SaveColumbia coalition determines petition demands


Diana Vallera and members of the SaveColumbia coalition met April 14 to finalize a list of demands to present to the administration at the final Strategic Planning Steering Committee meeting on April 20.

As the college wraps up its strategic planning process, a coalition of students, staff and faculty is embarking on one of its own.

SaveColumbia, an organization that aims to inform the administration of the concerns that campus community members have regarding the Strategic Plan, met April 13 to finalize a list of demands it intends to present to the Strategic Planning Steering Committee at its final meeting on April 20. 

According to steering committee member and SaveColumbia activist Diana Vallera, an adjunct professor in the Photography Department and the president of P-Fac, Columbia’s part-time faculty union the demands—which include tuition freezes, budget transparency and smaller class sizes—were also incorporated into a petition that has obtained 1,280  signatures, as of press time.

“[This resistance] is the consequence of the administration’s actions and its lack of transparency,” Vallera said. “We wouldn’t be here if we had a transparent process and if the top-down decisions weren’t being unilaterally implemented and negatively impacting the students, faculty and staff directly.”

SaveColumbia’s demands include the elimination of all administrative level positions introduced in the Strategic Plan, increased course offerings, the reversal of all course and program eliminations that happened without input from the college community, a shared governance structure including staff, students and full- and part-time faculty, finalizing a contract with the United Staff of Columbia College—Columbia’s staff union—and the following of P-Fac’s collective bargaining agreement, according to Vallera. 

If the administration does not meet the petition’s demands by noon on May 1, members of the college plan to organize a sit-in outside of President and CEO Kwang-Wu Kim’s office on the fifth floor in the 600 S. Michigan Ave. Building that day until demands are met, Vallera said. 

This will be the final meeting of the SPSC before the Strategic Plan is sent to the board of trustees for approval, Vallera said. 

At the forefront of the discussion were concerns regarding tuition increases. Students demanded that the administration introduce a tuition cap by freezing tuition rates based on the year of students’ admittance. As reported Feb. 9 by The Chronicle, tuition will increase by 3.3 percent for the 2015–2016 academic year.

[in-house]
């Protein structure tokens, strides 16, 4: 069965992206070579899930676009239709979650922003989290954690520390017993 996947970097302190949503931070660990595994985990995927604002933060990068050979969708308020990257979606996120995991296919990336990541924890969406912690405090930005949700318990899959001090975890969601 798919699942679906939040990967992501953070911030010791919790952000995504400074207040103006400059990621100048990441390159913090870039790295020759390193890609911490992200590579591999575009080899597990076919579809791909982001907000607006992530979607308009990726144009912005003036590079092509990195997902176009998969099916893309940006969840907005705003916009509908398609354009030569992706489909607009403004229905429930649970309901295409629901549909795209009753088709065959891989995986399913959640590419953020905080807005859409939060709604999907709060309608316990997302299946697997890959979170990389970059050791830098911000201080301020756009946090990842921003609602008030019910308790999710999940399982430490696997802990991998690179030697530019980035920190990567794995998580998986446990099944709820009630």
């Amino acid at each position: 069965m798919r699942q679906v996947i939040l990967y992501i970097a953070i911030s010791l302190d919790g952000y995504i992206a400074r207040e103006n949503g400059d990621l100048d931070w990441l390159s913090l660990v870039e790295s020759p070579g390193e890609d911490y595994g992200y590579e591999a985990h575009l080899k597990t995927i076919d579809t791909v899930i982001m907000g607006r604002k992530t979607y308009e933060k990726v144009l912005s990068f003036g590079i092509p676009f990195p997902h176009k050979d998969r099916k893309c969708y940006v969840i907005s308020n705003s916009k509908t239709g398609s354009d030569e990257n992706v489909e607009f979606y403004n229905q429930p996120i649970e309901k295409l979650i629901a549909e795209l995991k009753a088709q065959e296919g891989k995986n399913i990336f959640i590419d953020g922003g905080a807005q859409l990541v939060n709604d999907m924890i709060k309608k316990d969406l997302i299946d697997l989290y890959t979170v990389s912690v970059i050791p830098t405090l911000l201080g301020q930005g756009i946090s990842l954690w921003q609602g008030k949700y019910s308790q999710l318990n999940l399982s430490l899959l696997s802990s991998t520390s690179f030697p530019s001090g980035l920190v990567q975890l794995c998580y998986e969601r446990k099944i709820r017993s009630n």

“It’s like raising the price of your dinner while you are eating at the restaurant,” said Susan Tyma, an adjunct professor in the Science & Mathematics Department. 

The college’s move to increase class sizes was another concern at the meeting. As reported March 30 by The Chronicle, Senior Vice President and Provost Stan Wearden said he is in favor of increasing the average class size to increase efficiency and save money for the college. Additionally, pilot lecture-hall style courses containing 150–250 students will be tested during the Fall 2015 Semester in the form of a new required first-semester freshman course following the elimination of the First-Year Seminar program in March. 

Vallera said increasing class sizes shows a perceived disregard for the adjunct faculty. By increasing class sizes, the college can offer fewer sections of each course, decreasing the number of course assignments available to adjunct professors. 

“The heading of Columbia is [leaning] toward less of a college that celebrates the fine and performing arts and more of a college that will be, in five or 10 years, the same as DePaul or Loyola [universities],” said Peter LeGrand, professor Emeritus in the Photography Department. “What we have is an administration that is running scared as hell over a dip in enrollment. This is not going to go away.”

Laura Miller, a junior creative writing major, said she came to Columbia for smaller class sizes and joined the SaveColumbia coalition to ensure the college remains a place for creativity and expression.

“The smaller the class, the better my experience,” Miller said. “In the perfect world, they would be able to go in our shoes and really see what is going on. I am not looking for a miracle, I am just looking for them to give us a chance.”

Wearden said in an April 14 collegewide email that the increase in class size is an efficiency move. The increase in section size will save the college up to $1.6 million annually, which will be invested in the college.

“The administration should see  they have such an active community that really cares about students and this college. We can turn this around. There is still time,”  Vallera said.